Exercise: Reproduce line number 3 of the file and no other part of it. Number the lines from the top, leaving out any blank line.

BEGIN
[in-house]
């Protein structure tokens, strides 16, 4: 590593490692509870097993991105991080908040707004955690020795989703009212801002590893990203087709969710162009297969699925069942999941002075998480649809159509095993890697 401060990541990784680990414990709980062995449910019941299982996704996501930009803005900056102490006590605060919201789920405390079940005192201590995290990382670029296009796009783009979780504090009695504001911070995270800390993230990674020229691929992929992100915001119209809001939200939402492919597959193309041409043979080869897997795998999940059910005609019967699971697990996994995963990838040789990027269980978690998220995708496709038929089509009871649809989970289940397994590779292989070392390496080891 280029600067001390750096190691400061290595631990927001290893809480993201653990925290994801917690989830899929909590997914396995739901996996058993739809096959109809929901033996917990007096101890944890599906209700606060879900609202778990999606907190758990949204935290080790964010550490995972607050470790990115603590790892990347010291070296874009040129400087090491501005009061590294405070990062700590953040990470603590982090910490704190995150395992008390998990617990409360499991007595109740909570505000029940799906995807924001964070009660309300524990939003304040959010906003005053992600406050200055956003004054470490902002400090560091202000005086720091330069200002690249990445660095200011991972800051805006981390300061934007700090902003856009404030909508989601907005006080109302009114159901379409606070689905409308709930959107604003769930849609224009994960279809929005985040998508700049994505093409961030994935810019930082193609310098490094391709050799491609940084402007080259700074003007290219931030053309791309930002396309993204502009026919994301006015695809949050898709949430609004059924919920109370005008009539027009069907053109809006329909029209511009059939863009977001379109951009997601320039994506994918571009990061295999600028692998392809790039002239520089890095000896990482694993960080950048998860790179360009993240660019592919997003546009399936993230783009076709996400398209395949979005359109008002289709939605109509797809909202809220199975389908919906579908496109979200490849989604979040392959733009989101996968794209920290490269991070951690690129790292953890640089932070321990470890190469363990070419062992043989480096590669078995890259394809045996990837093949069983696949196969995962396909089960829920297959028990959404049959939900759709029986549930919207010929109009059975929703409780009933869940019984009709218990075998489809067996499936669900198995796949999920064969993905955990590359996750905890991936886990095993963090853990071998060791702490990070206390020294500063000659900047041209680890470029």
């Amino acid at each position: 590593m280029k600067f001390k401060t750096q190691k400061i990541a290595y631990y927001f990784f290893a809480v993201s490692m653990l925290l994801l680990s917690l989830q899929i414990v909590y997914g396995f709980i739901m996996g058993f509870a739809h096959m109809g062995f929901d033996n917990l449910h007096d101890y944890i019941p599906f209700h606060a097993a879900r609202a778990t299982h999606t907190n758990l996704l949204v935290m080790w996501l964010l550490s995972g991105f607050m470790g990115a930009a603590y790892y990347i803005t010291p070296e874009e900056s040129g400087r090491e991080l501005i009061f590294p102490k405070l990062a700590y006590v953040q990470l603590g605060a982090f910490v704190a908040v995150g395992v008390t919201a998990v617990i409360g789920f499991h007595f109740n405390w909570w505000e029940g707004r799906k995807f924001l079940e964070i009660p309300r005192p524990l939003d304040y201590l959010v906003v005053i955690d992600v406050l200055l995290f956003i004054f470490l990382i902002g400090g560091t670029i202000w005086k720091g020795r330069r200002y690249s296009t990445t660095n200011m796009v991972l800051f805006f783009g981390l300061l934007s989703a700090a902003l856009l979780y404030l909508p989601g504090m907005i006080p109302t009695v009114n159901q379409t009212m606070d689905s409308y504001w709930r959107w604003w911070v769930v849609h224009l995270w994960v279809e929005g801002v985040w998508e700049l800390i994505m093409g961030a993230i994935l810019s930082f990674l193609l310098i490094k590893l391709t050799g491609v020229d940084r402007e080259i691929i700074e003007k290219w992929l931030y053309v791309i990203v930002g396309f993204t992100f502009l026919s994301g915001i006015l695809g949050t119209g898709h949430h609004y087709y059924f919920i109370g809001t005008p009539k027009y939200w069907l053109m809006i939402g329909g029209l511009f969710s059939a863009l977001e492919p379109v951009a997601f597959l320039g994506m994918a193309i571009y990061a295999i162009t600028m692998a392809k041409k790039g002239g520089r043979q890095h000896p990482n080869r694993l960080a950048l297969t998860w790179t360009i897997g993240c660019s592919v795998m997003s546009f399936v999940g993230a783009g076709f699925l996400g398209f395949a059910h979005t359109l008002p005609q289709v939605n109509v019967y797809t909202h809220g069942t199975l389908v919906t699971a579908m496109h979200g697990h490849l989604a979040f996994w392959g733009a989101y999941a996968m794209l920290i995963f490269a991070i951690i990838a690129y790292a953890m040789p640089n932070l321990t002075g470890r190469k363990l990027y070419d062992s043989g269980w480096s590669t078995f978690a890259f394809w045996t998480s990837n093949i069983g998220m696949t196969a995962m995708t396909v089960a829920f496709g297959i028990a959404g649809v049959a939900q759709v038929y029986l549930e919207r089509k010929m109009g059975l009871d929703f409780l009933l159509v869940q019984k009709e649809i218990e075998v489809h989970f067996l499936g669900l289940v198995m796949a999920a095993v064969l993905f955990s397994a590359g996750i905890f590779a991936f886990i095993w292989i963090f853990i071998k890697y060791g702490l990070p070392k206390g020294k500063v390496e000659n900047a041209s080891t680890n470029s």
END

């Amino acid at each position: 590593m280029k600067f001390k401060t750096q190691k400061i990541a290595y631990y927001f990784f290893a809480v993201s490692m653990l925290l994801l680990s917690l989830q899929i414990v909590y997914g396995f709980i739901m996996g058993f509870a739809h096959m109809g062995f929901d033996n917990l449910h007096d101890y944890i019941p599906f209700h606060a097993a879900r609202a778990t299982h999606t907190n758990l996704l949204v935290m080790w996501l964010l550490s995972g991105f607050m470790g990115a930009a603590y790892y990347i803005t010291p070296e874009e900056s040129g400087r090491e991080l501005i009061f590294p102490k405070l990062a700590y006590v953040q990470l603590g605060a982090f910490v704190a908040v995150g395992v008390t919201a998990v617990i409360g789920f499991h007595f109740n405390w909570w505000e029940g707004r799906k995807f924001l079940e964070i009660p309300r005192p524990l939003d304040y201590l959010v906003v005053i955690d992600v406050l200055l995290f956003i004054f470490l990382i902002g400090g560091t670029i202000w005086k720091g020795r330069r200002y690249s296009t990445t660095n200011m796009v991972l800051f805006f783009g981390l300061l934007s989703a700090a902003l856009l979780y404030l909508p989601g504090m907005i006080p109302t009695v009114n159901q379409t009212m606070d689905s409308y504001w709930r959107w604003w911070v769930v849609h224009l995270w994960v279809e929005g801002v985040w998508e700049l800390i994505m093409g961030a993230i994935l810019s930082f990674l193609l310098i490094k590893l391709t050799g491609v020229d940084r402007e080259i691929i700074e003007k290219w992929l931030y053309v791309i990203v930002g396309f993204t992100f502009l026919s994301g915001i006015l695809g949050t119209g898709h949430h609004y087709y059924f919920i109370g809001t005008p009539k027009y939200w069907l053109m809006i939402g329909g029209l511009f969710s059939a863009l977001e492919p379109v951009a997601f597959l320039g994506m994918a193309i571009y990061a295999i162009t600028m692998a392809k041409k790039g002239g520089r043979q890095h000896p990482n080869r694993l960080a950048l297969t998860w790179t360009i897997g993240c660019s592919v795998m997003s546009f399936v999940g993230a783009g076709f699925l996400g398209f395949a059910h979005t359109l008002p005609q289709v939605n109509v019967y797809t909202h809220g069942t199975l389908v919906t699971a579908m496109h979200g697990h490849l989604a979040f996994w392959g733009a989101y999941a996968m794209l920290i995963f490269a991070i951690i990838a690129y790292a953890m040789p640089n932070l321990t002075g470890r190469k363990l990027y070419d062992s043989g269980w480096s590669t078995f978690a890259f394809w045996t998480s990837n093949i069983g998220m696949t196969a995962m995708t396909v089960a829920f496709g297959i028990a959404g649809v049959a939900q759709v038929y029986l549930e919207r089509k010929m109009g059975l009871d929703f409780l009933l159509v869940q019984k009709e649809i218990e075998v489809h989970f067996l499936g669900l289940v198995m796949a999920a095993v064969l993905f955990s397994a590359g996750i905890f590779a991936f886990i095993w292989i963090f853990i071998k890697y060791g702490l990070p070392k206390g020294k500063v390496e000659n900047a041209s080891t680890n470029s």